Young stars can deliver, says Wenger

Manager confident that 'team cohesion' will satisfy Arsenal's desire for silverware
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The Independent Football

For a club of Arsenal's elevated stature and wonderful history, the Gunners have underachieved in the Champions League. The withering assessment of Arsène Wenger's 13 years chasing European football's glittering prize came not from someone from the Manchester United camp, trying to stir up ill feeling before tonight's Champions League semi-final first leg, but from the Arsenal manger himself.

Wenger admitted the club's failure to land Europe's top prize leaves an embarrassing gap in the trophy cabinet at The Emirates. Liverpool have won it six times; Manchester United three times; but Arsenal have managed just one appearance in the final, which they lost to Barcelona in 2006.

Yet Wenger believes his talented young team have the ability, the belief and the mental strength to go one better this year. He will send his side out at Old Trafford this evening with the message that this is their chance to seize the initiative and make history.

"This is the moment we've waited for and this is the moment we want to show we have what's needed to win," Wenger said. "It's a gap [in our history] and that is why we are very, very determined to wipe that out. I believe since we have been consistent and very close, every year we are nearly there. Let's continue like that and I am confident we will make it."

Wenger has overhauled the side that lost to Barcelona in Paris three years ago. Only three of the 11 that started the final in 2006 are still at the club – Cesc Fabregas, Kolo Touré and Emmanuel Eboué. The makeover has been accomplished without massive spending, although many critics have attacked Wenger for being too cautious with the club chequebook. Instead, Wenger has constructed a youthful side that he hopes will mature together. He refused to accept, however, that an Arsenal victory in the Champions League final would be a victory for clubs who do not simply spend their way to glory.

"It would be a demonstration that it is possible to be successful as long as you have cohesion in the way you build the team," Wenger said. "We have gone for a different way to build the team, not better, not worse. We have built a team because we wanted to build a special way of playing and spirit.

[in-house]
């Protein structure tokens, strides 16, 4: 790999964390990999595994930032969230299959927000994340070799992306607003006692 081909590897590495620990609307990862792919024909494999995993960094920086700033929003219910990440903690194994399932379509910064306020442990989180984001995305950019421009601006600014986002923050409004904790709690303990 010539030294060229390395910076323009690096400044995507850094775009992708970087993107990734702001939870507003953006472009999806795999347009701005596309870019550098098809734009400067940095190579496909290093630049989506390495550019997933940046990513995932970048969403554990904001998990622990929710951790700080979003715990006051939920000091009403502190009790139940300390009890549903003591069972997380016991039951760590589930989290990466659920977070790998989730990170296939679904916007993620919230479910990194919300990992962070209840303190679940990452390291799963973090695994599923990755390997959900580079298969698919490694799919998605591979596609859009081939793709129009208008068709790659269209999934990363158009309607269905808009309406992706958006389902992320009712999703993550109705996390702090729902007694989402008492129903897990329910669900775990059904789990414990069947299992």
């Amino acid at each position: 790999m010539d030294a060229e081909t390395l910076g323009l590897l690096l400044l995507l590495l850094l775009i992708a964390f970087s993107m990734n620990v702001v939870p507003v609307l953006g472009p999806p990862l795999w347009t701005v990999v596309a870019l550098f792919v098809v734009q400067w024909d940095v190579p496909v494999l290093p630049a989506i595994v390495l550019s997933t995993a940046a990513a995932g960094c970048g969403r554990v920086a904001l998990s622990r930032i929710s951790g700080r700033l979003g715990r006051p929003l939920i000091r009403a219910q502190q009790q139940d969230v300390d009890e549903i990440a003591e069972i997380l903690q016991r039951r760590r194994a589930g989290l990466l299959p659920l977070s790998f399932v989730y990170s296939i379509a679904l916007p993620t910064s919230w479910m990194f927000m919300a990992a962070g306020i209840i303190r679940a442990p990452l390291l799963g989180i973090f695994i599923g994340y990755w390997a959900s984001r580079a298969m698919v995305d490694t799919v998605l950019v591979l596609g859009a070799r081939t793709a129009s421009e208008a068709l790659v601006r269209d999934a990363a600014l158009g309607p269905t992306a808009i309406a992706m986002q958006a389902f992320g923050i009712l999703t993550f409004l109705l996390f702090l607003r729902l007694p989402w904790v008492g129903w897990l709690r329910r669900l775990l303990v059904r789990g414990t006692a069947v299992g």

"When the players have been educated together from 16 to 24, you hope something special will come out at this level of the competition. The team has matured a lot. I believe the team is mentally strong and very determined. It is a different animal to last season, definitely."

While Arsenal, who have not won a trophy since the FA Cup in 2005, enter the semi-final stage as the least fancied of the four teams still involved, paradoxically they are the side that has the most to lose. The development of their young side has been the envy of many European sides. Wenger knows the Continent's richest clubs would jump at the opportunity to sign Fabregas, his strikers Emmanuel Adebayor and Robin van Persie or the winger Theo Walcott.

He hopes to convince them their futures lie with him in north London, even though the club's salary policy means they could earn far more money elsewhere. Victory in the Champions League final in Rome on 27 May would be the best possible way for him to sell his Arsenal dream to his playing staff.

Wenger predicted tonight's first leg will be an open game, and will impress on his men the need to score an away goal. "The rules, the modern rules, encourage teams at home to be cautious and the away team to be audacious. To score an away goal could be very important," he said.